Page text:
The Redskins always have excelled at getting the most possible out of their available salary cap space, and that usually has involved owner Daniel Snyder spending more cash to restructure existing players' contracts to create additional cap room. The Redskins probably will remain the most aggressive of teams in the free agent market. But the new labor deal has made it just a little bit tougher on them, and the setup might require them to curb their spending slightly.

By Mark Maske |  August 23, 2006; 11:56 AM ET  | Category:  Redskins
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This article does a very poor job of accomplishing the one goal it had, which was to describe how this one particular aspect of the new CBA could directly impact the Washington Redskins. What is the relationship between the revenue "trigger point" and the actual salary cap? For example the team's salary cap as frequently published is approximately $102 million. Since the team needs to be under the salary cap of $102 million, how can a team help reach the "trigger point" of the revenue? Or is the team actually operating above the $102 million therefore they will be penalized regardless? Are the Redskins getting more penalized for operating outside the cap? Is it possible to be over the "trigger point" without being over the 102 million dollar cap limit? Have they set the "trigger point" in a position where a team could be under the prescribed $102 million but they may still be penalized in future years? Is the salary cap now a floating target from one year to the next, which is not set in black and white before the season?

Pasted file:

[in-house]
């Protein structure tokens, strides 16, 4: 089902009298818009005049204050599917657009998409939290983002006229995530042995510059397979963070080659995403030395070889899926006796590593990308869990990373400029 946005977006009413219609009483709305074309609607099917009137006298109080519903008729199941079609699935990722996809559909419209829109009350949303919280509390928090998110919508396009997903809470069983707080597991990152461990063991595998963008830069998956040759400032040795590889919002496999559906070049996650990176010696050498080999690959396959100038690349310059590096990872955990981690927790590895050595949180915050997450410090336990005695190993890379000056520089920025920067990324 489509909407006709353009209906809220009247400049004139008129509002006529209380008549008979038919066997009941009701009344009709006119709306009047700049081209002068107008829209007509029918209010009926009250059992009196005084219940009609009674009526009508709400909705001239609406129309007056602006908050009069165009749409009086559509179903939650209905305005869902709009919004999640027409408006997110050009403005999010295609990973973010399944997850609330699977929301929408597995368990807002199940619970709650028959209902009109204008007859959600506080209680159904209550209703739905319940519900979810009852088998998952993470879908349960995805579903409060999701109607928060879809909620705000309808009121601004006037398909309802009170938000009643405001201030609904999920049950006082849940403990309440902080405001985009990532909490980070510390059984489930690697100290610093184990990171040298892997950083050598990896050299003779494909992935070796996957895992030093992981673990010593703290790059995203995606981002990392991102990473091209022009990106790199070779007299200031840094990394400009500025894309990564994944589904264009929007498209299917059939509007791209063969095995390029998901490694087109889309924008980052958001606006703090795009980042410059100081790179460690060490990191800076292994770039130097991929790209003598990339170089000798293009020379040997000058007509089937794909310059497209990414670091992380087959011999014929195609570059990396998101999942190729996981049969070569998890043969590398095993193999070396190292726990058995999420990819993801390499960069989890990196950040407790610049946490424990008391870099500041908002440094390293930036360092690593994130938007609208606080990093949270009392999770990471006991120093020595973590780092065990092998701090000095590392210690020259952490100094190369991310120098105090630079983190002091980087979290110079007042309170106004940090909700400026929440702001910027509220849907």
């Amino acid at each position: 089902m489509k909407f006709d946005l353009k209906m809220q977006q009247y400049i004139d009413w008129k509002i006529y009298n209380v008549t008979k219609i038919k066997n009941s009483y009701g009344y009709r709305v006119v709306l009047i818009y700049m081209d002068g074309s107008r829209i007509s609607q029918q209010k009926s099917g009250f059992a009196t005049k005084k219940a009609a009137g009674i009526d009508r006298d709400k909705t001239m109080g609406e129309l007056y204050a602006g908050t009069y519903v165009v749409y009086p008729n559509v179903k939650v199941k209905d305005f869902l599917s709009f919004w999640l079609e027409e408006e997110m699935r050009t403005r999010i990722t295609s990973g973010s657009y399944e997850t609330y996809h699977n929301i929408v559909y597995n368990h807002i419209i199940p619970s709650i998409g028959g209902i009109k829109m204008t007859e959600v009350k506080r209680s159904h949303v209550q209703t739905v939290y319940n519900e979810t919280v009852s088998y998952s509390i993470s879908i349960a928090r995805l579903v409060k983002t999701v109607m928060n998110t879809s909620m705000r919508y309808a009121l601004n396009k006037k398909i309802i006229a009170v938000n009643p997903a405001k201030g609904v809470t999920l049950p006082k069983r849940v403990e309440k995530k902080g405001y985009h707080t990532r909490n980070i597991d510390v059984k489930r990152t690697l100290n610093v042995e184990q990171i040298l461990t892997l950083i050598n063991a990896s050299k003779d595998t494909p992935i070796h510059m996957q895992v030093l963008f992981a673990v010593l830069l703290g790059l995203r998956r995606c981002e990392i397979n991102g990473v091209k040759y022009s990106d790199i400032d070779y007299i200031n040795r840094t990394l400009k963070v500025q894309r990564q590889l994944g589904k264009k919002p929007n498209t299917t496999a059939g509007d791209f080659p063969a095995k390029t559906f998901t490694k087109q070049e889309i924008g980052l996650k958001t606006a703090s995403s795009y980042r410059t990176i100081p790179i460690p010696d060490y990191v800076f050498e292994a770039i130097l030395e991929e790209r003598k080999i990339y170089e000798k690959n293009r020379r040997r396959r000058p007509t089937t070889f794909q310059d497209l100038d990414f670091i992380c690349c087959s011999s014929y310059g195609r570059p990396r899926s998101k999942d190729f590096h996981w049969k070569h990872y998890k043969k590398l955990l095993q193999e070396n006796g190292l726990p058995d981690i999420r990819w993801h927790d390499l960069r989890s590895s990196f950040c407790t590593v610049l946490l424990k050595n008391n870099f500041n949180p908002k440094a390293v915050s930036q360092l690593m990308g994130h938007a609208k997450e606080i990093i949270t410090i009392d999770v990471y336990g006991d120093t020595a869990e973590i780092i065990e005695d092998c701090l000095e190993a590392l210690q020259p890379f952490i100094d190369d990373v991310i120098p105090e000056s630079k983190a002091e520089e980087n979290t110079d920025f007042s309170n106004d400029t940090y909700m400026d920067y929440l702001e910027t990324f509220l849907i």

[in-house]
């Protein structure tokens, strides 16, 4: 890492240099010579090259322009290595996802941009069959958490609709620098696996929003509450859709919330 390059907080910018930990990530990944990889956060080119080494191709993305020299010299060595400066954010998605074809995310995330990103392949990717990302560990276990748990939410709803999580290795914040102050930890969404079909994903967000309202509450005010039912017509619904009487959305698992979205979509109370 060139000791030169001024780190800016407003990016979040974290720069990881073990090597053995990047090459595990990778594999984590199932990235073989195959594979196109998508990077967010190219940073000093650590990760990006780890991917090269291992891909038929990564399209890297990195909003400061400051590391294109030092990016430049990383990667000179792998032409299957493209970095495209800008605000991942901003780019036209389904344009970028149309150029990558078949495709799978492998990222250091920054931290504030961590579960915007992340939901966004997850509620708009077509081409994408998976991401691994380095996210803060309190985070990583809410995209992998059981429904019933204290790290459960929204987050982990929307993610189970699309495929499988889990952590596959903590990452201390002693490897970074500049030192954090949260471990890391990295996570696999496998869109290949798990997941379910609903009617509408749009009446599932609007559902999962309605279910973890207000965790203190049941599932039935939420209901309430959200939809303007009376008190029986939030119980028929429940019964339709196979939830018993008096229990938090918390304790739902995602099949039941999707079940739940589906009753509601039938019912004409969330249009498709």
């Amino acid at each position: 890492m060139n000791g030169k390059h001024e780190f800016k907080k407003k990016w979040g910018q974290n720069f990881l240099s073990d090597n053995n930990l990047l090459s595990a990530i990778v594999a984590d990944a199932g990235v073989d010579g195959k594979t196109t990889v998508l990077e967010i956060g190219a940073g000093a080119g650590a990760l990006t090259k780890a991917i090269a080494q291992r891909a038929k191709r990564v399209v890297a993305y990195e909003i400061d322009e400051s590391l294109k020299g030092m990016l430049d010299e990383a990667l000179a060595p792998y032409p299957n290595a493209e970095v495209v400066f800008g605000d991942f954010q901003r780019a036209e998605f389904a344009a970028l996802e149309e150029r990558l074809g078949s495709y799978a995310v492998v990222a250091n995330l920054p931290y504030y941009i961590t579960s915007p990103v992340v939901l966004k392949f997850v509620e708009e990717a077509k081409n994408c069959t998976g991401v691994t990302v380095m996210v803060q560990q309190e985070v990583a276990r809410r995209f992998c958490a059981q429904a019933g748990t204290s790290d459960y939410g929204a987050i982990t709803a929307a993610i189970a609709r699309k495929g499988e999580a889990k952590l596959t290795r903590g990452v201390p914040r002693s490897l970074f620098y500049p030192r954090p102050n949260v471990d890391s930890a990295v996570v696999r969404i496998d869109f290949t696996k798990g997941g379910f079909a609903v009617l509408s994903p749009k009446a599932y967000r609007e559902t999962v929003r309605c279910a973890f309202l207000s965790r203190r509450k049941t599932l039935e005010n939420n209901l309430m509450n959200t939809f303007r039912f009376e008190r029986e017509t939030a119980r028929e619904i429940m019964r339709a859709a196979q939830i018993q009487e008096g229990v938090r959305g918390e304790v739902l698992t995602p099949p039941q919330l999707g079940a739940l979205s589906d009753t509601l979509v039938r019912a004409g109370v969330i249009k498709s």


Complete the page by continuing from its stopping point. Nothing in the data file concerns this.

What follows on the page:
Posted by: Allan G. | August 23, 2006 1:54 PM

I agree, please explain what the trigger point is and how it is derived.

Posted by: Pike | August 23, 2006 2:05 PM

This article doesn't make any sense. Are the trigger points based on the amount of cap space used? Am I to understand that the salary cap is now flexible like MLB?

Also, when you refer to compensation are you talking about payroll or "cap dollars?" Teams often have payrolls that are greater than the cap because they prorate signing bonuses over the life of the contract. Is that changing?

Posted by: Joe in Raleigh | August 23, 2006 2:28 PM

It also does address what happends as the cap limit rises from year to year. In other words, though the percentage of League revenue to the players may be fixed, League revenues go up from year to year, raising the dollar amount of the cap. As this rises, shouldn't the "trigger point" rise as well, making it less likely that any such penalty would materialize. The article also says that on the whole, the League has been spending than the player's expectation - wouldn't that mean the League would raise the cap in some years giving the Skins and other free-spending teams an even greater advantage?

Posted by: Ajay Gupta (Potomac) | August 23, 2006 2:42 PM